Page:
Tunisia moves to modernise inheritance laws

Move by Al Sebsi has found echoes across the Muslim world stoking wider debate about modernising Islam

By Jihen Laghmari, Caroline Alexander and Tarek El-Tablawy, Bloomberg
18:09 September 7, 2017
Beji Qaid Al Sebsi votes
Beji Qaid Al Sebsi

Tunis: Halima Bin Diafi says her brothers spent their summer enjoying Tunisia’s Mediterranean coast while she was stuck in the capital, trying to scrape together enough cash to feed her children.

That’s because the men got all the family money.

Their father left land and a house worth about $200,000 (Dh734,696) when he died. But under the country’s inheritance laws, a daughter is only entitled to half of what a son receives.

And many women, pressured by their families and communities, end up ceding their share.

Which is what happened to Halima.

“I feel helpless and bitter,” she said in the rundown suburb of Tunis where she looks after her bedridden husband and three children.

“After receiving all our father’s inheritance, my brothers only care about their own families. They’ve forgotten they have sisters.”

In most Arab countries, the laws on such matters claim derivation from Islam’s holy texts.

Changing them, in a climate where religious extremism has thrived, is a high-risk undertaking.

Yet that’s what Tunisia’s 90-year-old President Beji Qaid Al Sebsi is proposing to do — and his call has found echoes across the Muslim world, stoking a wider debate about modernising Islam.

Inheritance issue

Last month, Al Sebsi ordered a review of civil codes that govern inheritance, saying equality “is the foundation of justice and the basis of life in a community.”

If that requires the reinterpretation of religious teachings, the president said, then so much the better: “This new direction should be welcomed and encouraged.”

Tunisia has found itself on the cutting edge of change lately, maintaining a balancing act between democracy and political Islam.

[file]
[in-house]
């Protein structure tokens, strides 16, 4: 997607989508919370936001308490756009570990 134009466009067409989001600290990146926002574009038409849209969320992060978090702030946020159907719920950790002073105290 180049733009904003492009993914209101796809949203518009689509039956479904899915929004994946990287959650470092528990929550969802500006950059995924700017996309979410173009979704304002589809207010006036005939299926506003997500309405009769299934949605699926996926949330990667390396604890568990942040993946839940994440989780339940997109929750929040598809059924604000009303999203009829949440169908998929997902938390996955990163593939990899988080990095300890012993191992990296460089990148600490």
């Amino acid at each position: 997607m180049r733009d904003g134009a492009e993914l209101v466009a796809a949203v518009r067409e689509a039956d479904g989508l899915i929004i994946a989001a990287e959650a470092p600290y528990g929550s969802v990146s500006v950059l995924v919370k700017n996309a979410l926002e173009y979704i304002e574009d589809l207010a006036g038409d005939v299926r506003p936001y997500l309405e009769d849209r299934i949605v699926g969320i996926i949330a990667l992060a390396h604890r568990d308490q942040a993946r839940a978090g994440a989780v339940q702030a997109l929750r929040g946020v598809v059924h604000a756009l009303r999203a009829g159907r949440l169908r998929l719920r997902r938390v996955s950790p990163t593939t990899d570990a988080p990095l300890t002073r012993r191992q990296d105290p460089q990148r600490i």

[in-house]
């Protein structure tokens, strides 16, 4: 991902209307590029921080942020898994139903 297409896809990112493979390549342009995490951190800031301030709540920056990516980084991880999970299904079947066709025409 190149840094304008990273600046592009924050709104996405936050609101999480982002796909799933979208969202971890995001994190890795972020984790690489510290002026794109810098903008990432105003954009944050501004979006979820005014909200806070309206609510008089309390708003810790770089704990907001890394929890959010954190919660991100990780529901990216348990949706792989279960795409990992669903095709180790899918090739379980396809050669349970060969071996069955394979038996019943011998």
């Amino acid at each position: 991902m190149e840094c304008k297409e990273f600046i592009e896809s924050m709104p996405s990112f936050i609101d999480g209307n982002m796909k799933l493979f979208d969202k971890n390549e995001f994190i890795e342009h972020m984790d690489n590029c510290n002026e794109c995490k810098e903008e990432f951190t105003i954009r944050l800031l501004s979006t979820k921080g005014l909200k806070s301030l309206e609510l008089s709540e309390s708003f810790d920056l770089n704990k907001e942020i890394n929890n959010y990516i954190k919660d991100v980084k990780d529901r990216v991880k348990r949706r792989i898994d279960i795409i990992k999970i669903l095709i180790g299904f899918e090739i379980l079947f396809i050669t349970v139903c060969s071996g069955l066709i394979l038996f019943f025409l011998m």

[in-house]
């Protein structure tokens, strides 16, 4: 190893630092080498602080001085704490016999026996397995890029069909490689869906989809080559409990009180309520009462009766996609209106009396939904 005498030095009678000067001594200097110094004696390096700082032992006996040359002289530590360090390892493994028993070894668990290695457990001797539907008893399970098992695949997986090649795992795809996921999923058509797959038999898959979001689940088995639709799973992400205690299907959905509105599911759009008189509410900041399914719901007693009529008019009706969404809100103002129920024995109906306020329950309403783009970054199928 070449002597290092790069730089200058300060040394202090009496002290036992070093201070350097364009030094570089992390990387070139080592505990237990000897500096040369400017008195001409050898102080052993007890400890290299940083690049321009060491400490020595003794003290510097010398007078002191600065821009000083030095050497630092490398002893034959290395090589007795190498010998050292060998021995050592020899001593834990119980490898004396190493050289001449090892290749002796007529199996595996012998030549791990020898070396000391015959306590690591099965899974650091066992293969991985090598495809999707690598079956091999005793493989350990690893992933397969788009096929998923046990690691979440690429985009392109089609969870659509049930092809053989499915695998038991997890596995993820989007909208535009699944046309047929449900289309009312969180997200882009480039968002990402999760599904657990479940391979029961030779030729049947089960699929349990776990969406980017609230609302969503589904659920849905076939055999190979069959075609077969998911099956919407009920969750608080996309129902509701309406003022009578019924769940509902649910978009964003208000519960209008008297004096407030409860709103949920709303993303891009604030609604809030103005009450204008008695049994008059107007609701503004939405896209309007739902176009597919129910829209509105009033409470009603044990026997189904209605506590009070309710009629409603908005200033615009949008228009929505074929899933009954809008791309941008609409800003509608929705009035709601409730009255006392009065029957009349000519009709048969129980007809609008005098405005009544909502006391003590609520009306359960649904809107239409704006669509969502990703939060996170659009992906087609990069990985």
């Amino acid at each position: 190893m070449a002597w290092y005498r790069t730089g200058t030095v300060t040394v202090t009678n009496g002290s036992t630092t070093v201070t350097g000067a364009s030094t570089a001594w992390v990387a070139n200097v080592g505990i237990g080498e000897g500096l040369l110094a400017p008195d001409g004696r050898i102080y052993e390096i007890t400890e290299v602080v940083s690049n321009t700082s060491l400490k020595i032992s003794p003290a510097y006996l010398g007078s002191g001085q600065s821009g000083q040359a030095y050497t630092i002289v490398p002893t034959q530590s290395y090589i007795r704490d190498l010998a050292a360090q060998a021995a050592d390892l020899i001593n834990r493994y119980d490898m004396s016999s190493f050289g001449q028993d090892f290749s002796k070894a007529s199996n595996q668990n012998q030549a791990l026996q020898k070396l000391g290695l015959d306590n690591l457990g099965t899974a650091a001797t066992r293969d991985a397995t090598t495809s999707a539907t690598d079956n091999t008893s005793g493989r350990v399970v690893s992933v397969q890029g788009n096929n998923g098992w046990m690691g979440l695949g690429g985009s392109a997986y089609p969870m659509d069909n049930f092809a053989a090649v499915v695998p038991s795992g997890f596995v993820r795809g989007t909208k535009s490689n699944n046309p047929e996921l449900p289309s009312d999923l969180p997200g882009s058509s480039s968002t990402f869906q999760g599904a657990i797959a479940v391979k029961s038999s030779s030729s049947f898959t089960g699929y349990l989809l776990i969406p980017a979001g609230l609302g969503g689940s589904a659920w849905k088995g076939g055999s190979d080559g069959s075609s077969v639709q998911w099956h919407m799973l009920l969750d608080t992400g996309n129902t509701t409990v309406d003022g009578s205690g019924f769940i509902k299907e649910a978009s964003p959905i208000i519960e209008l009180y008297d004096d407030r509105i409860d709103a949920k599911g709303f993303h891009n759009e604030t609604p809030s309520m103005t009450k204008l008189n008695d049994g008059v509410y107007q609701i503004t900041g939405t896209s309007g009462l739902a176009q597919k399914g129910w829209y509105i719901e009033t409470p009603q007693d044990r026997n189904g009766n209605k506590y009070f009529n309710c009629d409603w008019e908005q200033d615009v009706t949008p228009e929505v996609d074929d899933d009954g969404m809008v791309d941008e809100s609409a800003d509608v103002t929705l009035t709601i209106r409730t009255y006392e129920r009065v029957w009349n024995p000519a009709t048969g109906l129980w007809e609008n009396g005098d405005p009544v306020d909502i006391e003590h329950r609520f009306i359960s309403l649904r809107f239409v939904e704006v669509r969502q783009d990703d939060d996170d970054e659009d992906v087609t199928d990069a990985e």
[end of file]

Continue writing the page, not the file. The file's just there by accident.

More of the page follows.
In some corners of the Middle East, Islamists declared theocratic rule; in others they were killed, jailed or driven underground. Only Tunisia seemed to offer a middle way. 

There, an Islamist party won elections, then ceded power peacefully, then re-entered government in a coalition with secular partners.

It hasn’t been easy.

Since the January 2011 revolution, Tunisia has had eight governments.

It’s also suffered four major attacks by Islamist militants, decimating the vital tourism industry.

Critics of Al Sebsi’s initiative say it could provoke further violence.

Tunisia’s history

Tunisia has a history of advancing women’s rights.

Under Habib Bourguiba, who presided over independence from France in 1956, and his successor Zine Al Abideen Bin Ali, polygamy was banned and women were given a say in divorce proceedings.

But those leaders were widely seen as secular dictators—suppressing religion as they sought to create a modern society in imitation of the West.

Women wearing Islamic headscarves were treated as outcasts, harassed by the police and excluded from business life. Bourguiba called the garment an “odious rag.”

Tunisia’s neighbours are watching closely.

In Algeria, newspapers and TV shows discuss the idea; in Morocco, a similar movement has been reinvigorated. 

Soheib Bin Shaikh, an Algerian scholar and former Mufti of Marseilles, distinguishes between a “literalist” approach to Quranic prescriptions, and one that’s interested in “the objective or the purpose desired by the commandment.” 

He called Al Sebsi’s initiative “completely laudable, legitimate and part of his role as a politician who guides his people.” On his part, Moroccan cleric Abdul Wahab Rafiki argues that social roles have evolved, so Quranic verses devoted to inheritance must be reinterpreted.